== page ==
Simply showing that you can borrow and return money shows that you aren’t reckless with your spending. Improving your credit score may be a nuisance but bad credit will follow you around.
Invest a Little Bit.
The thought of investing used to strike fear into my soul but now I understand the benefits. To sum it up: Investing in stocks is essentially buying a small piece of a company. You own that. When the company does well, you get a piece of the profit. When the company doesn’t do well, your stock is worth less than it was. You can buy and sell your stocks strategically to make more money over time. On the other hand, when you invest by purchasing bonds, you are essentially loaning a company money you will get back with an interest rate. Interest rates change, but you’ll get your investment back plus some extra. Personally, I think I’m more of a bond kinda guy but that’s just my preference.
Just like saving, investing doesn’t have to be a grand gesture. Investing as little as $5 into a company can yield some pleasant results. In fact, it’s probably best to start investing with small amounts until you feel comfortable and familiar in what you’re doing. Luckily, there are tons of apps that can help you both choose your investments, and manage them. Living in this modern society sure has made things easier for us. Apps like Acorns and Stash Invest allow you to invest and track your progress straight from your smart phone. With the right investments and a little luck, investing can deliver some fine results.
Budgeting is Possible.
Everyone knows what budgeting is: Setting aside X amount of money to be used for Y. After paying for your essentials (rent, utilities, and groceries) list everything else and designate how much you want to spend on each thing. Don’t forget to budget some of your paycheck into your savings as well! Being realistic with your budget is key. If you spend $300 eating out every month, throw that in there! Everyone is different, therefore budgets should be different too.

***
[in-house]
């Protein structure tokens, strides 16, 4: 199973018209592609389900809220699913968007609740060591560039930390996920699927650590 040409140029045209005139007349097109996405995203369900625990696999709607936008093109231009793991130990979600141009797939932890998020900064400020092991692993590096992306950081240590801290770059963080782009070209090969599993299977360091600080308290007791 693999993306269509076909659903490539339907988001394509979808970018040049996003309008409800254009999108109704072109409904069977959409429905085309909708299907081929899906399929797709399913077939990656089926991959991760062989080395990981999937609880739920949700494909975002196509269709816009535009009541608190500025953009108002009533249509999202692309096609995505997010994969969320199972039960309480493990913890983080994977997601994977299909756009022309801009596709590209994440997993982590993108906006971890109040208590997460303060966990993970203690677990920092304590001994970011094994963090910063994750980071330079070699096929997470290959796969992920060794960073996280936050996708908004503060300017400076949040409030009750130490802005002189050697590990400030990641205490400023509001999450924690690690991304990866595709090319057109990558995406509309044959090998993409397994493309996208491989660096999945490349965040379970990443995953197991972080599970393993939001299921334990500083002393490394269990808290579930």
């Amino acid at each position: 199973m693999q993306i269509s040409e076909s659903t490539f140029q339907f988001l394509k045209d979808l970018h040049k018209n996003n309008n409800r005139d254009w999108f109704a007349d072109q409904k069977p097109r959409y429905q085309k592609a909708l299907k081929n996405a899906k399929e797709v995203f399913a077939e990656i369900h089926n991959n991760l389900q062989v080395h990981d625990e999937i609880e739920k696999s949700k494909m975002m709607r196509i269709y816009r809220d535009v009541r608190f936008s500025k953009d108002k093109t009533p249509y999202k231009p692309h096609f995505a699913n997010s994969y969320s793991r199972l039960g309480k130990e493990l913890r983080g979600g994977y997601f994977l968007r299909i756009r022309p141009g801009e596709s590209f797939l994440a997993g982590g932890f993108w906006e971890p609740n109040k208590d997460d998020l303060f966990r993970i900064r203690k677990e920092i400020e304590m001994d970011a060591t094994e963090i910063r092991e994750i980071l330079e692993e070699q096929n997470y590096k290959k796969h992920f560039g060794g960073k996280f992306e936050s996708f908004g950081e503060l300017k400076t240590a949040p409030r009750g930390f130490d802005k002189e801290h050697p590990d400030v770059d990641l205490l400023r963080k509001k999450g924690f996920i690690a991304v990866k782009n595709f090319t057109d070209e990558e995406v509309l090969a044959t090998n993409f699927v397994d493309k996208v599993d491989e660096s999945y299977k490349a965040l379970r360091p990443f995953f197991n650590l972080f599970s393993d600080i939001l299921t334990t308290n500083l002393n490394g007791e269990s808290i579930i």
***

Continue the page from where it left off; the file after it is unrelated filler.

I didn’t realize this until I started interning this summer. I couldn’t fathom just how possible budgeting can be and how bad at algebra I am. It all comes down to making a plan and sticking to it. When I moved into my own place last year, I started mapping out my budget. I set ridiculously high standards for my spending and fell flat month after month. I acclimated to the gut clenching feeling of seeing my groceries soar past my allotted $50 every week. I had a budget but that budget did nothing for me.
Since beginning my summer internship, I’ve spent some quality time with my budget and we’re good friends now. I understand my spending habits and incorporate them accordingly.
There are tons of other pieces of knowledge that you can find in articles online. These tips may not make you rich but they will make you smarter, more responsible, and more literate in the financial sense of the word. Implementing these practices into your spending and saving habits can only do good. Learning about financial literacy has made me more responsible with my money (it’s also a good ice breaker at parties).